Front Seats: The seats have good cushion and bolstering, quite comfortable under relaxed and hard driving. The VTex leatherette in black get pretty hot and could use some ventilation. Leather, unfortunately, is not available nor is the Golf's great tartan fabric seats. C'mon VW.
Rear Seats: Plenty of space and legroom for two passengers.
NVH: The car seems well built with decent sound deadening, though we wouldn't call it whisper-quiet. No rattles that we could sense.
Visibility: Great visibility out the front thanks to thin A-pillars, and the large side mirrors make lane changes easy. The tall back trunk makes backing up less than simple, but the camera makes things much easier.
Climate: Automatic climate control for two zones works well, as do the controls and digital temp display. It also comes with heated front seats and heated wide mirrors and heated windshield washer nozzles, which are perfect for Chicago.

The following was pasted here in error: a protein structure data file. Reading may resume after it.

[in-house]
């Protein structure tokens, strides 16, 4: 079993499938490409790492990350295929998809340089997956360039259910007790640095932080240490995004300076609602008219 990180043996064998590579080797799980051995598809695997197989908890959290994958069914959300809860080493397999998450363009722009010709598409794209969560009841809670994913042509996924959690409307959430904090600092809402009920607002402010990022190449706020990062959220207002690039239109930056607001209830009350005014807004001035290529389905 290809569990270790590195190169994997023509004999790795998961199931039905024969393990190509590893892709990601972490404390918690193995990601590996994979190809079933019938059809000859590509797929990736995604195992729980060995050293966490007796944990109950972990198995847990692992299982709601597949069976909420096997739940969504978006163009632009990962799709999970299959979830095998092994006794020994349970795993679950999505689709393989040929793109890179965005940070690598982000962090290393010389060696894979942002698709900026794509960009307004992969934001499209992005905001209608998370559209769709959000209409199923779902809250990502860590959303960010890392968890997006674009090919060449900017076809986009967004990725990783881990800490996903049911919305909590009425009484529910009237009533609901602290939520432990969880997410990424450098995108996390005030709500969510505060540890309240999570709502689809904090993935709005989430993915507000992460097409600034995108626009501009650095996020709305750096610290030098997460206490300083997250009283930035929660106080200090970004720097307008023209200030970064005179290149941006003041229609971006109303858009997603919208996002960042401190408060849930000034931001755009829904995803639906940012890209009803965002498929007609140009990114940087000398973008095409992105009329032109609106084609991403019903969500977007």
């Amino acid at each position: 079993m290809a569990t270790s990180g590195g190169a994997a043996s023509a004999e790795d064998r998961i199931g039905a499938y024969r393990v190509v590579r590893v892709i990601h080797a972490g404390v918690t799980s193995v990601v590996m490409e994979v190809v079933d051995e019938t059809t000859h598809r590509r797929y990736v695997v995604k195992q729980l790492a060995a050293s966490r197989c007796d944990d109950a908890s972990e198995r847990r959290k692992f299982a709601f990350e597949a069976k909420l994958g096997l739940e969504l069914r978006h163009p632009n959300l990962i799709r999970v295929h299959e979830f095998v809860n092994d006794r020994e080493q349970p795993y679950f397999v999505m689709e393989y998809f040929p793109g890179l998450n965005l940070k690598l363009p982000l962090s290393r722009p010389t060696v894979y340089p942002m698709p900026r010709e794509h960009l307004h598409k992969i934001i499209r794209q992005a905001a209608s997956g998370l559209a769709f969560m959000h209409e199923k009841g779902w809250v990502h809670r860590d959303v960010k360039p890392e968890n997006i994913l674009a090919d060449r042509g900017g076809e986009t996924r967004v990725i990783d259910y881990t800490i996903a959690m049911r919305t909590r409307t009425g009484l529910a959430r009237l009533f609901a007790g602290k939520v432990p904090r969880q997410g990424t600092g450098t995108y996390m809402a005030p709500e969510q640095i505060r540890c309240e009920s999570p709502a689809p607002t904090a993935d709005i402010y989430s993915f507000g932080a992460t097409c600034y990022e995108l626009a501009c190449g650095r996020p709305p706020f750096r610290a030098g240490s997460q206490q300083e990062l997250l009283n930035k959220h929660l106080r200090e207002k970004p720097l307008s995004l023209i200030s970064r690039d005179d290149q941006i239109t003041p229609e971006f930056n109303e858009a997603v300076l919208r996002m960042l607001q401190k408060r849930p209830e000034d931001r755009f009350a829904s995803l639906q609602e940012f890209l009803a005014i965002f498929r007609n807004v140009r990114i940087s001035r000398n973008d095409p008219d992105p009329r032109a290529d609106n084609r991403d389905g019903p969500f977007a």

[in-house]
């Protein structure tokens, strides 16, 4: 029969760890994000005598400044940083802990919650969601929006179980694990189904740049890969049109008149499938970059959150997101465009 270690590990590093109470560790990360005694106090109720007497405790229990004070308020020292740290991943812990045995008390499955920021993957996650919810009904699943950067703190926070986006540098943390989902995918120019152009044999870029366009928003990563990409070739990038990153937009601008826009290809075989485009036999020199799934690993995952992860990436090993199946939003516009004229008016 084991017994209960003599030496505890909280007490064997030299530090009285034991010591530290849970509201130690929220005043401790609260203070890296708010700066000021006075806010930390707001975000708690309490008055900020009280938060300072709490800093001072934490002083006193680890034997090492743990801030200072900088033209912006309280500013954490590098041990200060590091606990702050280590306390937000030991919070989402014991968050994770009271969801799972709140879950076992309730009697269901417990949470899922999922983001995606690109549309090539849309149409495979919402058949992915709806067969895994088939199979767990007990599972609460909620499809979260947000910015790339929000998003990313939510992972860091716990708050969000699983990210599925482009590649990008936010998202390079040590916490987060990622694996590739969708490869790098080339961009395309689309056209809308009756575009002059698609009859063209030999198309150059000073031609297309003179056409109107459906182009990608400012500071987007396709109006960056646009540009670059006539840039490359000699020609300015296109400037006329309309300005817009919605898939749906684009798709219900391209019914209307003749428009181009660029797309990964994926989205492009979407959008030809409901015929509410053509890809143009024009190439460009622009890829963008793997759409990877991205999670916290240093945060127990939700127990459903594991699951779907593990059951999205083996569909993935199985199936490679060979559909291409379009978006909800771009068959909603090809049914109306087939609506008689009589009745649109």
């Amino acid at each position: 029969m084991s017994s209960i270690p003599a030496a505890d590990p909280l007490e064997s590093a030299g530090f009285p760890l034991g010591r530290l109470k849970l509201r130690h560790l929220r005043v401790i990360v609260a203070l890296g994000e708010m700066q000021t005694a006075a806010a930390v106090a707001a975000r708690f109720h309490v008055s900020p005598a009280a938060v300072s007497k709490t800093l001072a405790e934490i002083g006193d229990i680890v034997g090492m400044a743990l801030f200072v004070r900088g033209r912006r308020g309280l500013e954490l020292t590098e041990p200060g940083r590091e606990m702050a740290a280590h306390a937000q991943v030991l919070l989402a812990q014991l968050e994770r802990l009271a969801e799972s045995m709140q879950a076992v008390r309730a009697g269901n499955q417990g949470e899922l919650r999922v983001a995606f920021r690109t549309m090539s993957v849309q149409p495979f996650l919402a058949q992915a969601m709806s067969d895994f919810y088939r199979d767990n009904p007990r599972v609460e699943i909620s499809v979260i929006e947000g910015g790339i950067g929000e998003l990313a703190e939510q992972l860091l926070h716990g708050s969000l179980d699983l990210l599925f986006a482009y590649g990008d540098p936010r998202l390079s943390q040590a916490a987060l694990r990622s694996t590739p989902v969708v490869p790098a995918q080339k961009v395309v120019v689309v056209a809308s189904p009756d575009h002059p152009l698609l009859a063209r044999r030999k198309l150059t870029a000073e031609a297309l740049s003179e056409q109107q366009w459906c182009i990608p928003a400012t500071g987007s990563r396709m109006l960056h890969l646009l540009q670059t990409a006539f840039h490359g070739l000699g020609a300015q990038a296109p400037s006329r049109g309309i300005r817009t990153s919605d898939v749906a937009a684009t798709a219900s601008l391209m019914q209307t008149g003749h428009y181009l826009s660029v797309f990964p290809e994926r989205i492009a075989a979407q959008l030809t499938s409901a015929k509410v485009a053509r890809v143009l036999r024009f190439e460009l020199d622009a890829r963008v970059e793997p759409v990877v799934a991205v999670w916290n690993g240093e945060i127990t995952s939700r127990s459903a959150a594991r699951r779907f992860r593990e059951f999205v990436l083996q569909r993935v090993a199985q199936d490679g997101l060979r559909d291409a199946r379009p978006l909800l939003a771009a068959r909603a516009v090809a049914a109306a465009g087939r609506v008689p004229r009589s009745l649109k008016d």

The Jetta in all trims is a truly safe car you can rely on. In government crash tests, the Jetta received five out of five stars for overall safety, four stars for total front impact protection and five stars for total side impact protection. It does lack teh more advanced systems like intelligent cruise control, automatic emergency braking
IIHS Rating: The Jetta GLI, as with all other Jetta models, gets the Top Safety Pick+ rating.
Standard Tech: The GLI has ABS, stability control, an Intelligent Crash Response System that has Automatic Post-Collision Braking, which applies the brakes after a crash to help prevent the car from making a secondary collision.